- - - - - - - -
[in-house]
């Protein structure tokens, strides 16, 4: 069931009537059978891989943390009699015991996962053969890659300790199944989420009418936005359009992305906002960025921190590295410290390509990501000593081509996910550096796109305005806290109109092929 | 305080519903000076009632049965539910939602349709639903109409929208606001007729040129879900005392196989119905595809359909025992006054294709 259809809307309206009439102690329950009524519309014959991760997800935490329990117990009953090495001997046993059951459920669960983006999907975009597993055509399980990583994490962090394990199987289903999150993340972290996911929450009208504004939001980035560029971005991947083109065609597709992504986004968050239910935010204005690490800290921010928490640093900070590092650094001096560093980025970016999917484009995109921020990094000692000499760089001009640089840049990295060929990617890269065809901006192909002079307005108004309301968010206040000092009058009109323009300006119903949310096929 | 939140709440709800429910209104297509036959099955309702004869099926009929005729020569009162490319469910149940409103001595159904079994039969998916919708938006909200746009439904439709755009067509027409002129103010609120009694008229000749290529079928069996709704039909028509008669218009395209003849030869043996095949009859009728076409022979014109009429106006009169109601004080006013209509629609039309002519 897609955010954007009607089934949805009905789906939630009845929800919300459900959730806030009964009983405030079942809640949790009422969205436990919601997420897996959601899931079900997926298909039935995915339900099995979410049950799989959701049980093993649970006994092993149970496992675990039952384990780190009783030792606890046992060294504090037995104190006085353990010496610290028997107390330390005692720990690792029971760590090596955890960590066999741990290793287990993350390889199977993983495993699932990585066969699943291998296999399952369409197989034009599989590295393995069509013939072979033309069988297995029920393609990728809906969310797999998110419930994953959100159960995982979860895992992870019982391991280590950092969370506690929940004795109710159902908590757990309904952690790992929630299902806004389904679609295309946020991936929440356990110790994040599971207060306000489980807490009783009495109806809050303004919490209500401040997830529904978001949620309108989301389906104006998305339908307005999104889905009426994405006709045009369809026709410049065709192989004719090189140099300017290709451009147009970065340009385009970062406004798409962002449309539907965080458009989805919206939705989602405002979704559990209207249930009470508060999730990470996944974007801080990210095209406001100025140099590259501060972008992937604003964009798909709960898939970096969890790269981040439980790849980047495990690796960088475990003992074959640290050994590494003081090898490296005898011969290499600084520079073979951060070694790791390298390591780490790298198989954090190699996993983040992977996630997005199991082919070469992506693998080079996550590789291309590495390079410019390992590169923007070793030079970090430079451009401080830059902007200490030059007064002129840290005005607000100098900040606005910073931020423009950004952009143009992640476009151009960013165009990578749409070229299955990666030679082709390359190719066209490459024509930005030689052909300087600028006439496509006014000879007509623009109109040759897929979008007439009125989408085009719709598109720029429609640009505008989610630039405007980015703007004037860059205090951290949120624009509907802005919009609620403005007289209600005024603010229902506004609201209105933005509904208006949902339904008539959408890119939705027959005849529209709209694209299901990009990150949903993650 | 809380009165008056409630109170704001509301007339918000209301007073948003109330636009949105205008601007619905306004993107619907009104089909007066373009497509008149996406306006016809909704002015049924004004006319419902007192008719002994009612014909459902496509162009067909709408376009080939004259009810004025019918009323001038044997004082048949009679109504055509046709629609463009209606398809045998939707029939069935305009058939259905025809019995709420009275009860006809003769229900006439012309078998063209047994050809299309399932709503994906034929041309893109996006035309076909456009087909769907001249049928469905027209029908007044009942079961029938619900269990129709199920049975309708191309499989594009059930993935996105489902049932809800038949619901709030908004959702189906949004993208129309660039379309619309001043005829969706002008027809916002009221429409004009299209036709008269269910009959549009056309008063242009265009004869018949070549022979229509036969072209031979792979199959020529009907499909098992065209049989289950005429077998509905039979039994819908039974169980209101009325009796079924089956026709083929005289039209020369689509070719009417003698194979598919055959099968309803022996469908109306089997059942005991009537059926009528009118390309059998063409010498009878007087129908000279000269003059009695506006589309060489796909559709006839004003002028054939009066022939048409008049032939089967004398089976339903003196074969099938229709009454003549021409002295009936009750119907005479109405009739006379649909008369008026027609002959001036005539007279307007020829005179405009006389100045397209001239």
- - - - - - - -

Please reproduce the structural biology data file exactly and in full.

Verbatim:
[in-house]
């Protein structure tokens, strides 16, 4: 069931009537059978891989943390009699015991996962053969890659300790199944989420009418936005359009992305906002960025921190590295410290390509990501000593081509996910550096796109305005806290109109092929 | 305080519903000076009632049965539910939602349709639903109409929208606001007729040129879900005392196989119905595809359909025992006054294709 259809809307309206009439102690329950009524519309014959991760997800935490329990117990009953090495001997046993059951459920669960983006999907975009597993055509399980990583994490962090394990199987289903999150993340972290996911929450009208504004939001980035560029971005991947083109065609597709992504986004968050239910935010204005690490800290921010928490640093900070590092650094001096560093980025970016999917484009995109921020990094000692000499760089001009640089840049990295060929990617890269065809901006192909002079307005108004309301968010206040000092009058009109323009300006119903949310096929 | 939140709440709800429910209104297509036959099955309702004869099926009929005729020569009162490319469910149940409103001595159904079994039969998916919708938006909200746009439904439709755009067509027409002129103010609120009694008229000749290529079928069996709704039909028509008669218009395209003849030869043996095949009859009728076409022979014109009429106006009169109601004080006013209509629609039309002519 897609955010954007009607089934949805009905789906939630009845929800919300459900959730806030009964009983405030079942809640949790009422969205436990919601997420897996959601899931079900997926298909039935995915339900099995979410049950799989959701049980093993649970006994092993149970496992675990039952384990780190009783030792606890046992060294504090037995104190006085353990010496610290028997107390330390005692720990690792029971760590090596955890960590066999741990290793287990993350390889199977993983495993699932990585066969699943291998296999399952369409197989034009599989590295393995069509013939072979033309069988297995029920393609990728809906969310797999998110419930994953959100159960995982979860895992992870019982391991280590950092969370506690929940004795109710159902908590757990309904952690790992929630299902806004389904679609295309946020991936929440356990110790994040599971207060306000489980807490009783009495109806809050303004919490209500401040997830529904978001949620309108989301389906104006998305339908307005999104889905009426994405006709045009369809026709410049065709192989004719090189140099300017290709451009147009970065340009385009970062406004798409962002449309539907965080458009989805919206939705989602405002979704559990209207249930009470508060999730990470996944974007801080990210095209406001100025140099590259501060972008992937604003964009798909709960898939970096969890790269981040439980790849980047495990690796960088475990003992074959640290050994590494003081090898490296005898011969290499600084520079073979951060070694790791390298390591780490790298198989954090190699996993983040992977996630997005199991082919070469992506693998080079996550590789291309590495390079410019390992590169923007070793030079970090430079451009401080830059902007200490030059007064002129840290005005607000100098900040606005910073931020423009950004952009143009992640476009151009960013165009990578749409070229299955990666030679082709390359190719066209490459024509930005030689052909300087600028006439496509006014000879007509623009109109040759897929979008007439009125989408085009719709598109720029429609640009505008989610630039405007980015703007004037860059205090951290949120624009509907802005919009609620403005007289209600005024603010229902506004609201209105933005509904208006949902339904008539959408890119939705027959005849529209709209694209299901990009990150949903993650 | 809380009165008056409630109170704001509301007339918000209301007073948003109330636009949105205008601007619905306004993107619907009104089909007066373009497509008149996406306006016809909704002015049924004004006319419902007192008719002994009612014909459902496509162009067909709408376009080939004259009810004025019918009323001038044997004082048949009679109504055509046709629609463009209606398809045998939707029939069935305009058939259905025809019995709420009275009860006809003769229900006439012309078998063209047994050809299309399932709503994906034929041309893109996006035309076909456009087909769907001249049928469905027209029908007044009942079961029938619900269990129709199920049975309708191309499989594009059930993935996105489902049932809800038949619901709030908004959702189906949004993208129309660039379309619309001043005829969706002008027809916002009221429409004009299209036709008269269910009959549009056309008063242009265009004869018949070549022979229509036969072209031979792979199959020529009907499909098992065209049989289950005429077998509905039979039994819908039974169980209101009325009796079924089956026709083929005289039209020369689509070719009417003698194979598919055959099968309803022996469908109306089997059942005991009537059926009528009118390309059998063409010498009878007087129908000279000269003059009695506006589309060489796909559709006839004003002028054939009066022939048409008049032939089967004398089976339903003196074969099938229709009454003549021409002295009936009750119907005479109405009739006379649909008369008026027609002959001036005539007279307007020829005179405009006389100045397209001239």